Official Valet App Rundown: From 6 Competitors To 3 In Under 2 Years

Valet apps took the parking world by storm in 2014. Venture capitalists had invested over $12 million in these companies by November of that year. We were so interested in this emerging technology that we wrote one of our first articles just laying out the landscape.

The initial growth of these companies left parking operators wondering how they would effect off-street parking. Did they help sell excess inventory? Were they a threat to the industry? What is the liability involved in working with a valet app?

A lot has happened since then. Three out of six companies we featured in our original article have since shut down operations because their business model proved difficult to sustain. In this article you’ll find updates on those companies and how the on-demand valet market has changed since 2014.

For a complete rundown on valet parking apps, view our publicly visible Valet Parking Apps Spreadsheet.


1. Luxe Valet







Funding: $25.5 Million
Lead 2015 Investors: Venrock (main investor)
Status: Operating in San Francisco, Los Angeles, Chicago, Seattle, Austin, New York City
App: iOS, Android
Founder: Curtis Lee, Craig Martin

Since 2014: While Luxe’s $20 million investment in 2015 was a major boost, they still had to pull out of a couple major markets (Boston and Philadelphia). It’s now rumored they might be getting $50 million from Hertz.



Zirx Valet Ad

Funding: $36.4 Million
Lead 2015 Investors: Bessemer Venture Partners
Status: Closed
App: iOS, Android
Founder: Sean Behr

Since 2014: Zirx decided to close their consumer business in February to focus on their enterprise business. Their updated tagline is “Stop wasting time looking for parking. Let everyone drop their car at the main entrance.”


3. Valet Anywhere

valet anywhere

Funding: $1.35 Million
Lead 2015 Investors: No new major investments
Status: Operating in New York City – Manhattan and parts of Brooklyn
App: iOS, Android
Founder: Robert Kao

Since 2014: Valet Anywhere changed directions after their first year of business, shifting from on-demand transient parking to only long-term parking. Their CEO determined that long-term parking is a more scalable business.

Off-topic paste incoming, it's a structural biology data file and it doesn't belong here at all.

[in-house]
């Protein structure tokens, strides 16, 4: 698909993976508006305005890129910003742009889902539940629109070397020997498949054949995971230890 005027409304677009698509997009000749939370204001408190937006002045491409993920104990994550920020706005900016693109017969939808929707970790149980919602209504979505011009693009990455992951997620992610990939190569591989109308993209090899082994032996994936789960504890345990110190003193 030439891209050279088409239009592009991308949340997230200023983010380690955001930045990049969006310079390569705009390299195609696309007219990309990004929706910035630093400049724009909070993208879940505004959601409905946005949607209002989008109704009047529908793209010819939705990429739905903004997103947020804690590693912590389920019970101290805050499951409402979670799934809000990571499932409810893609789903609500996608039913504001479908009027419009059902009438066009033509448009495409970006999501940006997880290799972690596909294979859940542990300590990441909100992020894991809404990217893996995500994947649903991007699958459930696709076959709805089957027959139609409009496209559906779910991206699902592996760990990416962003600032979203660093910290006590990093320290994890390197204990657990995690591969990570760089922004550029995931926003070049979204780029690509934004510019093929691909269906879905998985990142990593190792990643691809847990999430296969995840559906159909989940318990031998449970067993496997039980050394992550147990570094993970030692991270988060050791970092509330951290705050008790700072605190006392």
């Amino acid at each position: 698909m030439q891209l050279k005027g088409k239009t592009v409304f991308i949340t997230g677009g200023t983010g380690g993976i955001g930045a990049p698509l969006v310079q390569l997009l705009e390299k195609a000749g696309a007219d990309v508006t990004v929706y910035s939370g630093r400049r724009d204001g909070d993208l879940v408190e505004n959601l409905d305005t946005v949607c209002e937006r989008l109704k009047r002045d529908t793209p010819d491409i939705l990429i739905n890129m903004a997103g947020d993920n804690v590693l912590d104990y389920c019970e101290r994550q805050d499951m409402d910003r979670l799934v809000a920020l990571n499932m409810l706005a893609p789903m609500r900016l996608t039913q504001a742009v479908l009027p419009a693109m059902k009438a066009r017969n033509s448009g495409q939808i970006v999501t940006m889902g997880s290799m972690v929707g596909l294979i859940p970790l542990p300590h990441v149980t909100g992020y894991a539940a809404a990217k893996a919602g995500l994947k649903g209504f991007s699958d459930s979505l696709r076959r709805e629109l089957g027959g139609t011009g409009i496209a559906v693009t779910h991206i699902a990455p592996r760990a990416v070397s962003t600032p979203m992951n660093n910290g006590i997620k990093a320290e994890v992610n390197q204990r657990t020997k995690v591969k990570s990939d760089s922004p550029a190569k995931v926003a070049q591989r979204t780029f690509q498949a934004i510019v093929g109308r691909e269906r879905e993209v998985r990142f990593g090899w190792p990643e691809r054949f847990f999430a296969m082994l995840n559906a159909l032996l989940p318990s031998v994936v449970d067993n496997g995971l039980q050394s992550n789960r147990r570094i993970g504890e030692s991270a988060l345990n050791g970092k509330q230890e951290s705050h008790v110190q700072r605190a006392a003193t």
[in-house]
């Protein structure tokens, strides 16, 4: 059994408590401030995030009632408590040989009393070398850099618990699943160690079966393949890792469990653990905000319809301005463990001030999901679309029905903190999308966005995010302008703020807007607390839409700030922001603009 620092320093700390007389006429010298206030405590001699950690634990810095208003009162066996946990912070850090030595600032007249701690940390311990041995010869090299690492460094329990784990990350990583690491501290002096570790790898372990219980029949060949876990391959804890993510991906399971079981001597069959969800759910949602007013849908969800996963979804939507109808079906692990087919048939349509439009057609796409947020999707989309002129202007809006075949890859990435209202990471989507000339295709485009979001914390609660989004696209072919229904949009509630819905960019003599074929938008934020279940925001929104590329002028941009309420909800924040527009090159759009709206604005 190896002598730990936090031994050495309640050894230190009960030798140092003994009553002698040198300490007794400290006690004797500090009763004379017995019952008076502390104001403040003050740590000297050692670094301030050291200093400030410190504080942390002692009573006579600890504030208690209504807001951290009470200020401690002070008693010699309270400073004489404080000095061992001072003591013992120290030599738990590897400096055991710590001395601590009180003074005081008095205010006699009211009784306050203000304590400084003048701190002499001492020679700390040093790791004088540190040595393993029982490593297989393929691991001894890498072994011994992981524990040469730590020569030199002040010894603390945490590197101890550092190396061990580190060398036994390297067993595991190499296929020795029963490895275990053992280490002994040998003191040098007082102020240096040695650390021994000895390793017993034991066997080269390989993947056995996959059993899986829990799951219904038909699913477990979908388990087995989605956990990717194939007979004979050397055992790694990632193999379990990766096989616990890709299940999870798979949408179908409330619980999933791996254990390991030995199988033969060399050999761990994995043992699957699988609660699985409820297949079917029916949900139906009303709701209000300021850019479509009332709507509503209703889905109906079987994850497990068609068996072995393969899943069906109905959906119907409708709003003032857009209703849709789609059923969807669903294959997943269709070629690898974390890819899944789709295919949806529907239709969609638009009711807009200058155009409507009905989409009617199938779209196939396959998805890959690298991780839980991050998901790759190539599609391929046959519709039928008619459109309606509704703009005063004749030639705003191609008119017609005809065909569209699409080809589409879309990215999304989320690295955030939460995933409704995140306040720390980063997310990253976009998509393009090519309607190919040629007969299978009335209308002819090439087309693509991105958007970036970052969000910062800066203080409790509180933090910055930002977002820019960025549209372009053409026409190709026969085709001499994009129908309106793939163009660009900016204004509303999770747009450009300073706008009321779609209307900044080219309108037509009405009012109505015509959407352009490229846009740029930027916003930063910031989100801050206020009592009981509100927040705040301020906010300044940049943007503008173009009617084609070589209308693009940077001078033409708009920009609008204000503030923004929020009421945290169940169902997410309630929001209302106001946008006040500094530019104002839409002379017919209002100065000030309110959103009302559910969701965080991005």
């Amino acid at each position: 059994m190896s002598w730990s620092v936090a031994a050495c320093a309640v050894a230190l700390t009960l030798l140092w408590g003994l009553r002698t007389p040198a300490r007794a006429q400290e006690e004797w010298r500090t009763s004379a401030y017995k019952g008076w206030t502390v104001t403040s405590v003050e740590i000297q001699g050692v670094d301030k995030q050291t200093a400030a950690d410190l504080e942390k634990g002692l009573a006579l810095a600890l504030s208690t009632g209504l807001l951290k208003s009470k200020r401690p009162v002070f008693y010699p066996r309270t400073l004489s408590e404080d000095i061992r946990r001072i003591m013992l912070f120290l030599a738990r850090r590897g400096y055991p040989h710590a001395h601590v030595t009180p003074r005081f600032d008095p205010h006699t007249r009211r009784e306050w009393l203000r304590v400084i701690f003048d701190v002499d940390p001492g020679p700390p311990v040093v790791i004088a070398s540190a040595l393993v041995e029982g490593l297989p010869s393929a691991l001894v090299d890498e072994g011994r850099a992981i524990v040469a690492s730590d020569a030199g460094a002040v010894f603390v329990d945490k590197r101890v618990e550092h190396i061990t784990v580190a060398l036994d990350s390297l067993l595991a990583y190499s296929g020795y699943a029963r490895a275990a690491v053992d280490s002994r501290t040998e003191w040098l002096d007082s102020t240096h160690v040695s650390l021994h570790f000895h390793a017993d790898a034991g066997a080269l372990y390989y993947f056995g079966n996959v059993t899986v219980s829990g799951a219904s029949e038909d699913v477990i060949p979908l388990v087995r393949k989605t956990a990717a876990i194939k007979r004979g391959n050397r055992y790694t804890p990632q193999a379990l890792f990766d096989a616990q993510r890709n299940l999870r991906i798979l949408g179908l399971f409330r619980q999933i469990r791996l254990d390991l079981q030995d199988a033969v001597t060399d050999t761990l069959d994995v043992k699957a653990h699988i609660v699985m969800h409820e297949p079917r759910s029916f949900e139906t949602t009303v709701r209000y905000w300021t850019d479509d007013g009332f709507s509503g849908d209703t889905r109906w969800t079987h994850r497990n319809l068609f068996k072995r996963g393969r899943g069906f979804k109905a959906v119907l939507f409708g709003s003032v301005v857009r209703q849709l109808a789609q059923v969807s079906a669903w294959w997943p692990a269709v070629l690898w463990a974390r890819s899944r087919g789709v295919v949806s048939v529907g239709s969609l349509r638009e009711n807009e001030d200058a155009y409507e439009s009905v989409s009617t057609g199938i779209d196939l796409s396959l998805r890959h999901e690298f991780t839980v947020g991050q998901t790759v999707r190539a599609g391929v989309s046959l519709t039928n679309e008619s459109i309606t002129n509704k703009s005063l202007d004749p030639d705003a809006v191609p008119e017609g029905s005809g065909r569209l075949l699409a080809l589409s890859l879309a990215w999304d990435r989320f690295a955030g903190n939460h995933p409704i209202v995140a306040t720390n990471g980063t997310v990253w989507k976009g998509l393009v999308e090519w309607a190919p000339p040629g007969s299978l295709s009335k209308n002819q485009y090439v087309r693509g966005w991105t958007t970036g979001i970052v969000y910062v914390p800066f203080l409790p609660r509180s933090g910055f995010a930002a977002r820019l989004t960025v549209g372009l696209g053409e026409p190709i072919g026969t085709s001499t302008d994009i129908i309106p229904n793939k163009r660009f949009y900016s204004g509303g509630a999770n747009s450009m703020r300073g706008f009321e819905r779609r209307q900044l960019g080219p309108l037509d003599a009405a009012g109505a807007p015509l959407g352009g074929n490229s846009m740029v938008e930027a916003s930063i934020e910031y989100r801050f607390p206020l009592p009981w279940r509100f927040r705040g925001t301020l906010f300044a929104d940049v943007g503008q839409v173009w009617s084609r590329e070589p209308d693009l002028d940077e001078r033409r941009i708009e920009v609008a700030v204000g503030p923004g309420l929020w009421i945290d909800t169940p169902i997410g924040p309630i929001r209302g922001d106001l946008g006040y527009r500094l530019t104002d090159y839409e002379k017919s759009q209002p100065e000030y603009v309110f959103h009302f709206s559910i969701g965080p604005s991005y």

4. Vatler


Website:, no longer live
Funding: $120 Thousand
Investors: Y-Combinator
Status: Closed
App: None
Founder: Hamza Ouazzani Chahdi

Since 2014:  After shutting down in September 2015, Vatler founder Mr. Chahdi wrote a blog post explaining the “rise and fall” of their business and the challenges of the on-demand valet industry.


5. Carbon

Screen Shot 2016-03-11 at 5.03.10 PM


Funding: Undisclosed
Investors: Undisclosed
Status: Closed
App: iOS
Founder: Niko Ralf Cunningham

Since 2014: San Francisco-based Carbon, formerly Caarbon, shut down August 2015 to refocus their business.

“For on-demand parking, every time you’re parking a car, you’re spending two, three, even five times more. It’s very venture capital subsidized,” Cunningham told Business Insider. “Carbon didn’t want to play that game anymore.” 


6. SpotLight Parking

Screen Shot 2016-03-11 at 5.12.44 PM


Funding: Nearly $1 Million
Investors: Undisclosed
Status: Operating in Boston
App: iOS
Founder: Michael Miele, Joseph Prince

Since 2014: Parking management company VPNE Parking Solutions invested in SpotLight Parking in October 2015 to gain an edge over on-demand valet apps Luxe and Zirx. The SpotLight app is now available for download and offers a few “hotspots” at VPNE garages in Boston.

Kevin J. Leary, President of VPNE, invested in SpotLight to stay competitive against Luxe and Zirx. “They were trying to create a business out of our garages,” Leary told The Boston Globe. “They’re disruptors. Eventually, they’ll be parking operators.”


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